September 2017


Resolving scale discrepancies in evaluation of sustainable intensification pathways for dairy and beef farms

RDF-funded workshop

Concept Conference Centre, John Bright Street, Birmingham
Tuesday 26 September 2017, 09:30–16:30
Dr Dave Styles
More information:
Click here to register

A workshop funded by the NRN-LCEE Research Development Fund to promote awareness, and stimulate resolution, of disagreements between GHG accounting at farm, national & international scales when assessing sustainable intensification measures for dairy and beef farms in contrasting locations.

A position paper will be developed during and after the workshop, to be published in an international, peer-reviewed journal.

26th September 2017, 09:30 to 16:30

Concept Conference Centre, John Bright Street, Birmingham

Keynote speakers include:

Tom Misselbrook (Rothamsted Research); Theun Wellinger (Wageningen University & Research); Claudia Arndt (CATIE, Costa Rica); Jon Moorby (IBERS, Aberystwyth).

Participants will include: academic, industry and policy experts on cattle production systems & GHG accounting.


There is a gathering imperative towards measuring and promoting “sustainable intensification” of agricultural production, including through use of Key Performance Indicators (KPIs) to benchmark farm-level efficiency and encourage the uptake of “win-win” mitigation options that improve profitability whilst reducing the greenhouse gas (GHG) intensity (carbon footprint) of milk and meat products.

Recent findings from the NRN-LCEE CLEANER COWS Cluster indicate that well-established animal-level efficiencies arising from dairy farm intensification may be linked with important indirect GHG sources and sinks that are not detected by KPIs and farm carbon calculators. Important indirect effects that may not be detected by farm level indicators include:

  • Expansion of cropland to provide additional concentrate feed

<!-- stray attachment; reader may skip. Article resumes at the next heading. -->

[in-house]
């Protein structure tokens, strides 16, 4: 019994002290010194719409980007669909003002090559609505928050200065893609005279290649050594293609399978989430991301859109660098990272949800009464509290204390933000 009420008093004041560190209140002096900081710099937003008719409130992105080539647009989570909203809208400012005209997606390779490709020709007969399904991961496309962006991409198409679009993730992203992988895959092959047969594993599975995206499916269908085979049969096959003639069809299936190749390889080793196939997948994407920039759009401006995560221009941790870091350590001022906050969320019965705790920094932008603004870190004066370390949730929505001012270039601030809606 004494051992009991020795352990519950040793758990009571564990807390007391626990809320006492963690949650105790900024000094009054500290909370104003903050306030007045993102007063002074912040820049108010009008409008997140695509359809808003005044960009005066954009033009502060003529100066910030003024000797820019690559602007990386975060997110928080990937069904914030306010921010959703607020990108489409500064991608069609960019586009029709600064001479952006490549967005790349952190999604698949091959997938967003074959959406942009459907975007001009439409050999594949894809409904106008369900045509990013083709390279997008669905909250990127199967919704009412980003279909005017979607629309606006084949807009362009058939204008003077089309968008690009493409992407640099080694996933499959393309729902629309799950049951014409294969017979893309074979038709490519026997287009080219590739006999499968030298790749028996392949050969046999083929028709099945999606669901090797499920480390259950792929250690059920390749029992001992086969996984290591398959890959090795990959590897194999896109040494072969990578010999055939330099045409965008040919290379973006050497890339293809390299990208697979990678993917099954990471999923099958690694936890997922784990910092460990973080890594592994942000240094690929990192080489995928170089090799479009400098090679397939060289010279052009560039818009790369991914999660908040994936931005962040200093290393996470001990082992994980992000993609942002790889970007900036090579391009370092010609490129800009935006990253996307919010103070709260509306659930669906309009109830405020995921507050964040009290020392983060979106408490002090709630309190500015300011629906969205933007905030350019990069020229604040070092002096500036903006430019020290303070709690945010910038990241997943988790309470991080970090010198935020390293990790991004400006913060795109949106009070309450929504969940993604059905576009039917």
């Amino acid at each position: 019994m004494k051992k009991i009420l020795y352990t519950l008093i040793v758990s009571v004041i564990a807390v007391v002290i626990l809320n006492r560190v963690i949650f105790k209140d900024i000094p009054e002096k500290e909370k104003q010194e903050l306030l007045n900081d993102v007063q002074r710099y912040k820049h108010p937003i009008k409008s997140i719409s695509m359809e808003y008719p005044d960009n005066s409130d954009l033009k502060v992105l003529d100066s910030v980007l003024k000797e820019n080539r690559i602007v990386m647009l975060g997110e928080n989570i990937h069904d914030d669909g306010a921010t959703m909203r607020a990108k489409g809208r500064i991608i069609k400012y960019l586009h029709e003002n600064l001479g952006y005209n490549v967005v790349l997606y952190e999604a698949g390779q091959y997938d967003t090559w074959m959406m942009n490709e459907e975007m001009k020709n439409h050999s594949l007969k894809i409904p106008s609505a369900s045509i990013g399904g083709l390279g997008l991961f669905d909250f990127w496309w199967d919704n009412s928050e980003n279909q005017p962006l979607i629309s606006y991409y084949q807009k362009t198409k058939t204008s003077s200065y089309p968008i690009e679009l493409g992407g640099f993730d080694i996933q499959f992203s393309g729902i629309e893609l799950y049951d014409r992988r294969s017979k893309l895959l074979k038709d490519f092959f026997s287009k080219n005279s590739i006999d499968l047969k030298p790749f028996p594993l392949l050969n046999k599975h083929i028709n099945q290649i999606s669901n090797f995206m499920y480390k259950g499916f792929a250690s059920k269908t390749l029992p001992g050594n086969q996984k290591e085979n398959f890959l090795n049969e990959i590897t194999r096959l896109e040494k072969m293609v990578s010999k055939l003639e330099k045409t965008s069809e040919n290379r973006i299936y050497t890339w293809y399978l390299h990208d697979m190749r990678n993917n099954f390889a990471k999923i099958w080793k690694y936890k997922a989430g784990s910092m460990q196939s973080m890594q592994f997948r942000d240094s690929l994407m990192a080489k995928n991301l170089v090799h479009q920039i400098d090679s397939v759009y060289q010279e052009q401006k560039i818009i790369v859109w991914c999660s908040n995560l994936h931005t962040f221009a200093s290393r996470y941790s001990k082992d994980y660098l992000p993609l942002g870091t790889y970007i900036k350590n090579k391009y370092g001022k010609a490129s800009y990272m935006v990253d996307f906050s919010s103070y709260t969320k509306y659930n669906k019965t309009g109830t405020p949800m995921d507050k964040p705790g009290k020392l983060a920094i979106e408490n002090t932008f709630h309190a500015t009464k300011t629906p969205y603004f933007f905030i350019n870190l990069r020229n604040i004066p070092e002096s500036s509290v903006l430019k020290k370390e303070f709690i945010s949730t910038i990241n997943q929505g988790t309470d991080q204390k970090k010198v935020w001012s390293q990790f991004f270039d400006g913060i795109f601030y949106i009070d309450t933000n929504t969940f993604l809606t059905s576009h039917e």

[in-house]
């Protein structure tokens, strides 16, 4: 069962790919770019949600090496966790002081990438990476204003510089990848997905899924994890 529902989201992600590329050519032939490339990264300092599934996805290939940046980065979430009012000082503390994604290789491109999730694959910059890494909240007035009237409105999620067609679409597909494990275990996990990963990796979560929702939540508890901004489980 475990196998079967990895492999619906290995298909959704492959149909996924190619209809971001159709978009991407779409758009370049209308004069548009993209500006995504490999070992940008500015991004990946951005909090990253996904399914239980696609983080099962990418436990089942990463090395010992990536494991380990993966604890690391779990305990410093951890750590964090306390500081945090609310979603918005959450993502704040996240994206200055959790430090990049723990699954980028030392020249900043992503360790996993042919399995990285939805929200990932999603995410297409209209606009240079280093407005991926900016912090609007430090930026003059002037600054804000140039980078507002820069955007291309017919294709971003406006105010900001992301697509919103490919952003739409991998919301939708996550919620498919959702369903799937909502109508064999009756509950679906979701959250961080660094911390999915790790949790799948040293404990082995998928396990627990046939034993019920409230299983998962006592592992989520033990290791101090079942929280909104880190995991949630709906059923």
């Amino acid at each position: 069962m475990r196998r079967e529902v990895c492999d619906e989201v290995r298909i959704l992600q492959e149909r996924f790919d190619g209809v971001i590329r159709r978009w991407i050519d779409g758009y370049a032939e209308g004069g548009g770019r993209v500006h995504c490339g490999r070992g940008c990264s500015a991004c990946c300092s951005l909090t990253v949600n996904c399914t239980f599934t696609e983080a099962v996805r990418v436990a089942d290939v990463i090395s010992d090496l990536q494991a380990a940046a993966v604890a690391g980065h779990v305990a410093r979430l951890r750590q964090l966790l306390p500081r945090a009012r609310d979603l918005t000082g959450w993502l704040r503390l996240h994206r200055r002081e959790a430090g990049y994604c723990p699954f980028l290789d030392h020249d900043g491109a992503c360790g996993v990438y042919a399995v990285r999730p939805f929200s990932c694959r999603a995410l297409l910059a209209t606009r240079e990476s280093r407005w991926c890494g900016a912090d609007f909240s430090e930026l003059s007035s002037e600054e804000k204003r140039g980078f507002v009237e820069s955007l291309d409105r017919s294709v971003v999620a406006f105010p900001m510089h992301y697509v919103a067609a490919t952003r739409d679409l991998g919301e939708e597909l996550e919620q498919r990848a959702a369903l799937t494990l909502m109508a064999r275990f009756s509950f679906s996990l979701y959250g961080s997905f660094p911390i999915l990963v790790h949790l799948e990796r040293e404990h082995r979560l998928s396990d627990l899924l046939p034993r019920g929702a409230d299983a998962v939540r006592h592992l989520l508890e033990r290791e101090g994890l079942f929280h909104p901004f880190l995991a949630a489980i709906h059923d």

• Sparing of grassland for other uses, including beef production, forestry, fallow, with potential secondary consequences for animal and land use emissions elsewhere via e.g. substitution of beef production 
  • Reductions in dairy-beef output from culled milking cows and calves exported to the beef sector

The above effects may arise regionally or internationally via trade in animal feed and beef commodities, and are highly sensitive to: characteristics of farms exiting from, or expanding within, the dairy sector; use of spared grassland; origin of marginal beef production affected by aforementioned changes. Failing to account for these effects could lead to the development of inappropriate strategies intended to operationalise “sustainable intensification” and mitigate GHG emissions.

This workshop aims to advance our understanding of the implications of these indirect effects on the wider efficacy of GHG mitigation strategies, with reference to case studies from a selection of countries with contrasting dairy systems, including:

  • Costa Rica
  • England & Wales
  • Ireland
  • Netherlands

Particular attention will be paid to dairy-beef sector linkages that appear critical to determine the wider GHG mitigation efficacy of measures that are often promoted from the perspective of single products, individual farms or single sectors.

Provisional draft Agenda





Registration & tea/coffee


Ice-breaker exercise

  • Elevator pitch from each attending organisation on their interest in GHG emission accounting


Inventory methods

  • Presentation 1: UK GHG emission inventory for dairy & beef sectors (Tom Misselbrook, Rothamsted Research) (20 mins & discussion)


Expanding farm carbon footprints to account for indirect effects of UK dairy intensification

  • Presentation 2: Modelling GHG implications of dairy intensification (Dave Styles, Bangor University) (10 mins)
  • Presentation 3: Mitigation by fewer lactations? (Jon Moorby, Aberystwyth University) (10 mins)
  • Kick-off discussion on limitations of inventories and carbon calculators to inform effective GHG mitigation strategies


Case study 1: Netherlands dairy intensification



  • Presentation 4: Dairy intensification trends in the Netherlands (Theun Vellinga, Wageningen University & Research) (20 mins)
  • Group work: Mind mapping gaps & scale discrepancies in GHG accounting based on industry key performance indicators (KPIs), carbon calculators & GHG inventories




Case study 2: Ireland dairy intensification

  • Presentation 5: Dairy intensification trends in Ireland (tbc, Teagasc) (20 mins & discussion)


Case study 3: Costa Rica dairy intensification

  • Presentation 6: Dairy intensification trends in Costa Rica (Claudia Arndt, CATIE) (20 mins & discussion)


Group work relating to case studies 3 & 4

  • Group work: Mind mapping gaps & scale discrepancies in GHG accounting based on industry KPIs, carbon calculators & GHG inventories


Tea/coffee break


Plan of action for position paper

  • Summary of key messages for farmers, policy makers and academics
  • Nomination of theme leads, identification of target journal


Summary and close